The Atlantic Telephone Membership Corporation (ATMC) is expanding gigabit fiber Internet access with financial assistance from federal and state grants to provide high-speed broadband to residents living in some of North Carolina's most rural, poverty-stricken regions.
A $7.9 million federal allotment from the USDA’s ReConnect Program, to which the North Carolina-based telephone cooperative is contributing matching funds, has kickstarted a $15.87 million Fiber-to-the-Home (FTTH) broadband deployment project in one of the Coastal Plains’ southernmost counties.
ATMC recently completed construction of the first four phases of its 60-phase “Faster Columbus” project, connecting residents living in the New Life community east of Tabor City to its gigabit fiber service. Upon completion of all 60 phases, the project will provide ATMC’s FOCUS Fiber Internet service to 2,775 unserved households in rural Columbus County. The completed project will also serve over 50 businesses, ten educational facilities, three critical community facilities, and 23 agricultural operations in the communities of Hallsboro, Lake Waccamaw, Bolton, north Tabor City and Whiteville.
The fiber Internet service ATMC is providing is expected to have a substantial impact on the region’s agriculture industry, one of the main sectors of the local economy. The FTTH service will also benefit the Waccamaw Siouan Indian Tribe, whose reservation is located on the edge of the Green Swamp. Speaking of the anticipated service, Brenda J. Moore, Housing Coordinator of the Waccamaw Siouan Indian Tribe said, "Finally our Tribal students can look forward to no more boot-legging of Wi-Fi in order to do their homework."
Federal Government Devotes Billions to Internet Access: A Community Guide to Current Broadband Funding
In the American Rescue Plan Act, Congress and the Biden Administration included a multi-billion dollar appropriation to help expand high-speed Internet access. This guide offers an overview of the different funding opportunities for communities interested in expanding broadband services. As application deadlines vary in some cases and other money must be spent within certain time frames, it is critical for states, municipalities, community organizations, and Tribal governments to start planning initiatives now.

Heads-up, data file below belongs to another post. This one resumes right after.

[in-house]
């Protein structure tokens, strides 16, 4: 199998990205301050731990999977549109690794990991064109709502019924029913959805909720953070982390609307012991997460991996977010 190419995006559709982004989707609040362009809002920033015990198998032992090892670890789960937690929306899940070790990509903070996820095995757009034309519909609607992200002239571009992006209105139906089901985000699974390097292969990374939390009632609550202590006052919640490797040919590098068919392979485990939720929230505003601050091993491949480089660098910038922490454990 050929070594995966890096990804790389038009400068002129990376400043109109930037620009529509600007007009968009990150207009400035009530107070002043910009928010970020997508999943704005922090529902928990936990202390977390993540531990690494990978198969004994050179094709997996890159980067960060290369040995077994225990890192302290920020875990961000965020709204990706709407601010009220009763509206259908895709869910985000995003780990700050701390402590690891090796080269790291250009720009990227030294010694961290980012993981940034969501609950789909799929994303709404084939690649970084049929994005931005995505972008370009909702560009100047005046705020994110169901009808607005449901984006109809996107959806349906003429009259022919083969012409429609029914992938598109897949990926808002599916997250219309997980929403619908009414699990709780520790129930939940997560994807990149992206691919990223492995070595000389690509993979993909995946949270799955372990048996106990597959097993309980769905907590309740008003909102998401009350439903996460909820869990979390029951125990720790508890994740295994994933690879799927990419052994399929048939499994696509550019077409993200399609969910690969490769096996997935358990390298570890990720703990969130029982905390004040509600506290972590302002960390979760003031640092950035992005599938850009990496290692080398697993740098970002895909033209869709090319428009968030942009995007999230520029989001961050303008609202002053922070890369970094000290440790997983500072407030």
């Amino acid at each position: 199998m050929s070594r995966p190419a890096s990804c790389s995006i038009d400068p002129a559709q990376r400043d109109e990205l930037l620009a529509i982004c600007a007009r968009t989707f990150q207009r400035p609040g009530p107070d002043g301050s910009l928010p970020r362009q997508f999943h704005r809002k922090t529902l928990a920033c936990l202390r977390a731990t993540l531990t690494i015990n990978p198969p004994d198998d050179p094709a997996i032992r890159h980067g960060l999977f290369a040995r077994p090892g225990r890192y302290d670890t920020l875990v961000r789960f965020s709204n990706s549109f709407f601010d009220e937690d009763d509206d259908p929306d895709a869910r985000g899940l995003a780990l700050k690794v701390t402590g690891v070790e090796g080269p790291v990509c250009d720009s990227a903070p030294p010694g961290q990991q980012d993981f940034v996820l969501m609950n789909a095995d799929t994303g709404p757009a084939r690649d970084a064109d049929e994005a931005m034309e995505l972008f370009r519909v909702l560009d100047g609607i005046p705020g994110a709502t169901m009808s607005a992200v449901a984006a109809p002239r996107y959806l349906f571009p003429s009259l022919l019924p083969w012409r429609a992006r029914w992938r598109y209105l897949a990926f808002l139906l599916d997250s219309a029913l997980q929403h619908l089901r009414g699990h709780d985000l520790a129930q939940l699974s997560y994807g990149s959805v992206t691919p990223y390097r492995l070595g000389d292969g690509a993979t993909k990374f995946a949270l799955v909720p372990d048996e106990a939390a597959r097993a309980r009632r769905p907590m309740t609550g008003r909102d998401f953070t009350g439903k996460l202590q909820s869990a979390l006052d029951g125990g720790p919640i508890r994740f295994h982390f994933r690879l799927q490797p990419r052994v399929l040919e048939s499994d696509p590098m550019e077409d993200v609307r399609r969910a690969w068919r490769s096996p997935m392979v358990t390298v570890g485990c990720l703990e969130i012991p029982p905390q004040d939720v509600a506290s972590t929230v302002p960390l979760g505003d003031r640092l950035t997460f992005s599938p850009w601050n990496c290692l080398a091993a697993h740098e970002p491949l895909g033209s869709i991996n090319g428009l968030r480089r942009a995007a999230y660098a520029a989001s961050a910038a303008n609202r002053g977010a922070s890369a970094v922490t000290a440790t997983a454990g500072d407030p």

It’s also worth emphasizing that 18 states still put localities at a disadvantage when it comes to spending anticipated funding effectively by preserving laws that interfere with community investment in broadband infrastructure. Much of this money could also be funneled for other purposes due to a lack of good plans and community engagement.
The amount of funding flowing into communities is unprecedented. Localities should prepare to spend funds on needed, futureproof infrastructure. This is an historic, once-in-a-lifetime investment in Internet infrastructure and communities who develop a clear, actionable plan and are as ready as possible once the money starts flowing will prosper.
If you’re a homeowner looking for assistance paying your Internet bill…look to the Emergency Broadband Benefit Program or Homeowner’s Assistance Fund.
If you’re an HBCU or Minority-serving institution looking to expand Internet access to your students, or if you’re a minority business enterprise or nonprofit organization in the surrounding community...look to the Connecting Minority Communities Pilot Program.
if you’re a Tribal government, Tribal organization, or Tribal college or university, including native Hawaiian organizations, education programs and native corporations…look to the Tribal Broadband Connectivity Program.
If you’re a city interested in partaking in a public-private partnership…look to the Promote Broadband Expansion Grant Program.
If you’re a school or library whose main concern is obtaining remote Internet access devices...look to the Emergency Connectivity Fund.
Federal Aid Directly To States, Counties, Localities and Territories
This week’s community broadband state legislative roundup revisits and provides updates on important bills moving through the state legislatures in Washington, Oklahoma, and California.
The State Scene
We’ve been closely covering S.B. 5383 and H.B. 1336, two bills in Washington state that would give Public Utilities Districts (PUDs) and port districts the authority to offer retail telecommunications services.
Our initial coverage pointed out shortcomings in S.B. 5383. The bill originally contained a preemption clause that gave private Internet Service Providers (ISPs) the power to reject PUDs’ and ports’ project proposals in areas where incumbent ISPs claim they plan to expand service within six months.
Since our last reporting on this piece of legislation, the bill was amended by the State House Community and Economic Development Committee, removing the veto authority initially given to existing ISPs. However, a new provision favoring incumbent cable ISPs was also added, which would prohibit a PUD or port from providing retail Internet services in an area where an existing provider offers service at a minimum of 100 Megabits per second (Mbps) download speed and 20 Mbps upload speed. The minimum speed requirements of this provision would be increased to stay consistent with Washington’s state definition of broadband.
The Committee also amended the bill to allow PUDs and ports to provide retail services in served areas, but only when building to reach an unserved region.